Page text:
Posts by Collection




Cyber-attacks and Mitigation in Blockchain based Transactive Energy Systems

Published in 2020 IEEE Conference on Industrial Cyberphysical Systems (ICPS), 2020

Power grids are undergoing major changes due to the rapid adoption of intermittent renewable energy resources and the increased availability of energy storage devices. These trends drive smart-grid operators to envision a future where peer-to-peer energy trading occurs within microgrids, leading to the development of Transactive Energy Systems. Blockchains have garnered significant interest from both academia and industry for their potential application in decentralized TES, in large part due to their high level of resilience. In this paper, we introduce a novel class of attacks against blockchain based TES, which target the gateways that connect market participants to the system. We introduce a general model of blockchain based TES and study multiple threat models and attack strategies. We also demonstrate the impact of these attacks using a testbed based on GridLAB-D and a private Ethereum network. Finally, we study how to mitigate these attack.

Recommended citation: C. Barreto, T. Eghtesad, S. Eisele, A. Laszka, A. Dubey and X. Koutsoukos, "Cyber-Attacks and Mitigation in Blockchain Based Transactive Energy Systems," 2020 IEEE Conference on Industrial Cyberphysical Systems (ICPS), Tampere, Finland, 2020, pp. 129-136, doi: 10.1109/ICPS48405.2020.9274708.

Mechanisms for Outsourcing Computation via a Decentralized market

Published in 14th ACM International Conference on Distributed and Event-Based Systems (DEBS 2020), 2020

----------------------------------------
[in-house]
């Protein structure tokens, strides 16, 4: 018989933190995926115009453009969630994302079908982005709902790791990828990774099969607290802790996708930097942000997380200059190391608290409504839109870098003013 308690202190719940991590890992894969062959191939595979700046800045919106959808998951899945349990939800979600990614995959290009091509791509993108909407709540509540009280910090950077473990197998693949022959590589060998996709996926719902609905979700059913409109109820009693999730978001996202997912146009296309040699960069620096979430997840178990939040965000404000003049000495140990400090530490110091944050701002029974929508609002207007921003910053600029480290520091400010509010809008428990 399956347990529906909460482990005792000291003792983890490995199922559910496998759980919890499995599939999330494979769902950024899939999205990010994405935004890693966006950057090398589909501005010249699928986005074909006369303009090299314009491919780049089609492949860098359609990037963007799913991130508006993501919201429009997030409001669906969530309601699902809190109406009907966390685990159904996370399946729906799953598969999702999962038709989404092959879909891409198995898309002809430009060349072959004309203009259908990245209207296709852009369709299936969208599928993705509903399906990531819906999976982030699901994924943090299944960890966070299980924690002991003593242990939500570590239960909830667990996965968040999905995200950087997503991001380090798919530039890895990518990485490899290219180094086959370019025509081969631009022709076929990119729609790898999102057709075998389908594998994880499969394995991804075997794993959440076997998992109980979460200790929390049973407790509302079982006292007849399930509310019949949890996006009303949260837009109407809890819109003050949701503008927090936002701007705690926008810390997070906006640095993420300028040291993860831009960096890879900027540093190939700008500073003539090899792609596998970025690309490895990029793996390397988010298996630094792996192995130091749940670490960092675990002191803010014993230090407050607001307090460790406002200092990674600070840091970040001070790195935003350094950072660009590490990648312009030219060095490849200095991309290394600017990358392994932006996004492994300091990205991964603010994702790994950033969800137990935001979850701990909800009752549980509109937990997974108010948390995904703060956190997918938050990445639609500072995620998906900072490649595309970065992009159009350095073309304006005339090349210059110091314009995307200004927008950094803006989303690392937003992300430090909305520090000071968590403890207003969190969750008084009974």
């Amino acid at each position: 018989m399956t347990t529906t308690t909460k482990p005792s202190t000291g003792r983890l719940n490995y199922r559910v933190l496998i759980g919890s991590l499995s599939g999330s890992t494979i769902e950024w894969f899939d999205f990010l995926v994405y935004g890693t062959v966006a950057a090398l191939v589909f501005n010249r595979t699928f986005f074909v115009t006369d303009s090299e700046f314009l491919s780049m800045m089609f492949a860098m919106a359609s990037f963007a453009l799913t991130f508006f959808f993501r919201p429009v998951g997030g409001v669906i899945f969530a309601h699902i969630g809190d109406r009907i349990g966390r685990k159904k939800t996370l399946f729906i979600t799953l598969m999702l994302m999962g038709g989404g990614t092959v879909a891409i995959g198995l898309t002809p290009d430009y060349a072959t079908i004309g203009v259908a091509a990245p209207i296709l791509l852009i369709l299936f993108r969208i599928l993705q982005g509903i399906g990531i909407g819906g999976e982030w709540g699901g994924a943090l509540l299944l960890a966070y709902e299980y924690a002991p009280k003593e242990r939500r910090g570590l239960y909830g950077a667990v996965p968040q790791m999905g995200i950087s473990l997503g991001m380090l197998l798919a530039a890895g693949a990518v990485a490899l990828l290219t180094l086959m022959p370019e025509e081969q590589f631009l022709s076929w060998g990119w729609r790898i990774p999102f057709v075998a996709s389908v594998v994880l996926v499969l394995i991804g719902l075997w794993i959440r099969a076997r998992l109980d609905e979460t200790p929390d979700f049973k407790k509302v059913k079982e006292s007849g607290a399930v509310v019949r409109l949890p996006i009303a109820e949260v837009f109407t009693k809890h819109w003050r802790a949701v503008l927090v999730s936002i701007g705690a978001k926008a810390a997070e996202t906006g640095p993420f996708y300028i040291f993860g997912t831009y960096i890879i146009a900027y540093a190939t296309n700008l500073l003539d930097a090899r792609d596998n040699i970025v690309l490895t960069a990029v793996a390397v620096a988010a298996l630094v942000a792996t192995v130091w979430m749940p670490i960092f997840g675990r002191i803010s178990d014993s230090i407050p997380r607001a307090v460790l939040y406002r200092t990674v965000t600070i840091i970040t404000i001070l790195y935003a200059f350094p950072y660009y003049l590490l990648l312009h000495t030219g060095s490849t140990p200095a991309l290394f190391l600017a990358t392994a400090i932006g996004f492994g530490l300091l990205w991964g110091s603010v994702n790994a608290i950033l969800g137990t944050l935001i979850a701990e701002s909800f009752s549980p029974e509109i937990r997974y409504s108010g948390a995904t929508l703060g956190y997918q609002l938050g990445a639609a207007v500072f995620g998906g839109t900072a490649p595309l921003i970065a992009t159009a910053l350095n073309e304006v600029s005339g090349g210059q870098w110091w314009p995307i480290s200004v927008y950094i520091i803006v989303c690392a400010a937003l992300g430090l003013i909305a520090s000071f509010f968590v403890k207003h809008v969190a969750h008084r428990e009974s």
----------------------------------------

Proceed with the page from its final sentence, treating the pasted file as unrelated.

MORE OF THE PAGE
As the number of personal computing and IoT devices grows rapidly, so does the amount of computational power that is available at the edge. Many of these devices are often idle and constitute an untapped resource which could be used for outsourcing computation. Existing solutions for harnessing this power, such as volunteer computing (e.g., BOINC), are centralized platforms in which a single organization or company can control participation and pricing. By contrast, an open market of computational resources, where resource owners and resource users trade directly with each other, could lead to greater participation and more competitive pricing. To provide an open market, we introduce MODiCuM, a decentralized system for outsourcing computation. MODiCuM deters participants from misbehaving—which is a key problem in decentralized systems—by resolving disputes via dedicated mediators and by imposing enforceable fines. However, unlike other decentralized outsourcing solutions, MODiCuM minimizes computational overhead since it does not require global trust in mediation results. We provide analytical results proving that MODiCuM can deter misbehavior, and we evaluate the overhead of MODiCuM using experimental results based on an implementation of our platform.

Recommended citation: Scott Eisele, Taha Eghtesad, Nicholas Troutman, Aron Laszka, and Abhishek Dubey. 2020. Mechanisms for outsourcing computation via a decentralized market. In Proceedings of the 14th ACM International Conference on Distributed and Event-based Systems (DEBS '20). Association for Computing Machinery, New York, NY, USA, 61–72. DOI:

Blockchains for Transactive Energy Systems: Opportunities, Challenges, and Approaches

Published in IEEE Computer, 2020

The emergence of blockchains and smart contracts has renewed interest in electrical cyberphysical systems, especially transactive energy systems. To address the associated challenges, we present TRANSAX, a blockchain-based transactive energy system that provides an efficient, safe, and privacy-preserving market built on smart contracts.